The ugly truth about how society is conditioned to view success — in degrees, dollars, promotions, likes, and favs — is that much of it is external and out of our control.
With hard work and some luck, for example, you might land the prestigious job of your dreams. But what if the industry changes or you end up with a terrible new boss?
This radical dose of reality is exactly what happened to Anthony Tjan. As he details in his book Good People, in the late 1990s, the entrepreneur worked tirelessly to build ZEFER, an internet services company that was poised to earn him tens of millions of dollars when the company went public.
But things didn’t turn out that way. “The day ZEFER intended to go public was the largest NASDAQ drop in its history to date,” he writes, “a slide that would only continue over the next few months.” Not only were his dreams shattered, but because his sense of fulfillment and self-value were so deeply tied up in the job, the disaster cut down to his core. Tjan explains:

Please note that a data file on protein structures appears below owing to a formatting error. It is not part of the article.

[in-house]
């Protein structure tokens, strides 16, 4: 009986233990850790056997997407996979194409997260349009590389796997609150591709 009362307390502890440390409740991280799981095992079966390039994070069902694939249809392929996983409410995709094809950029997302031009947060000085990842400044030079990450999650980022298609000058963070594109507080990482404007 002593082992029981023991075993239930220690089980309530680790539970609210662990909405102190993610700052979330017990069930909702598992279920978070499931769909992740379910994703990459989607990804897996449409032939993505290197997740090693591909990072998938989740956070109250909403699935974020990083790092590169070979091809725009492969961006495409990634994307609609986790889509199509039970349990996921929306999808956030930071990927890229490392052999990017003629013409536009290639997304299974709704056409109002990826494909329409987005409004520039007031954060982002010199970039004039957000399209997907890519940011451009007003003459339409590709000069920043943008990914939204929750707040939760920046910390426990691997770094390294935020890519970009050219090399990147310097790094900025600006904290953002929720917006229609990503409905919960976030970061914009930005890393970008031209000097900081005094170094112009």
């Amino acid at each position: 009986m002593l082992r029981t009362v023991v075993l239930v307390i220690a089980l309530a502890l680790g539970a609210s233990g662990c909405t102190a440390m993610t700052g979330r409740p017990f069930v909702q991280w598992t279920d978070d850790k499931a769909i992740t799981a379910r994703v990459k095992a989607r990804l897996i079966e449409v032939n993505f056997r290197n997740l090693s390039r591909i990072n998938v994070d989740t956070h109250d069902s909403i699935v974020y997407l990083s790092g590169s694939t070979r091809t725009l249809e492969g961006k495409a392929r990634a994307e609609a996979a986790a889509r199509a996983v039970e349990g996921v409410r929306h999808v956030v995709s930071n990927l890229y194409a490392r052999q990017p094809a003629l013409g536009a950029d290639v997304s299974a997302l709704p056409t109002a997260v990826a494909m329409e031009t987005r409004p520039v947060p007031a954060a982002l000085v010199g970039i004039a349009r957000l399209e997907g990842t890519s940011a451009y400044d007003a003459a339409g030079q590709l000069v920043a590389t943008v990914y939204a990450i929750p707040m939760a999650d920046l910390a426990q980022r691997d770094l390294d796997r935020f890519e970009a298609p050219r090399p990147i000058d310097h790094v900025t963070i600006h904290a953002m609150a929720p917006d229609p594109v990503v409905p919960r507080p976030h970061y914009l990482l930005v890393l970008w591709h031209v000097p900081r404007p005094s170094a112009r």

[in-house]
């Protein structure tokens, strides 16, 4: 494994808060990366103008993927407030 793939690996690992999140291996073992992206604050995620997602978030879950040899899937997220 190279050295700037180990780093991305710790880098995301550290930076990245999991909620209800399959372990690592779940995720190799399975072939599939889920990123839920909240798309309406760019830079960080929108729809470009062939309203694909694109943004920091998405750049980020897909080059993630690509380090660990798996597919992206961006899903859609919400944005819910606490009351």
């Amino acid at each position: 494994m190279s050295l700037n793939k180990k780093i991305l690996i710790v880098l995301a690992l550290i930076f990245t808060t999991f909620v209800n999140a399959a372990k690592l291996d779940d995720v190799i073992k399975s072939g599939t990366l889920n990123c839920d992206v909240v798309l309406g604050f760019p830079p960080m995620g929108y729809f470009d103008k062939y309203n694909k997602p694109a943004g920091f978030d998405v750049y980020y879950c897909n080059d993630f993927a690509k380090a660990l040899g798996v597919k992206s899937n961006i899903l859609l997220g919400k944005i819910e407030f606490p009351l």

In the short term, our disappointment came from not going through with the IPO. Even more deeply dismaying was our understanding that our perspective was fundamentally flawed. We’d defined our success by what an initial public offering could bring us, rather than by any of the meaningful roles or innovations we had created, or their impact on the world. We had deviated from our purpose and focused more on growth than on what we were growing.
In other words, while disappointment is an inevitable part of anyone’s life, be it personal or professional, when it happens, it will have less of an impact on your self-worth if your work and your relationships have been meaningful to you. This doesn’t mean you have to save the world. Instead, start small by trying to redefine success in fulfilling ways that you can control: Forge new connections, mentor someone, or challenge yourself to learn new skills.
Tjan eventually helped create a business that improves conditions for low-wage workers in the beauty industry. The mission was a direct result of the soul-searching that followed his first major failure. As he put it, “The final lesson was the most important: to maintain perspective and gain clarity on the people who really matter around you.”
When the meaning is missing
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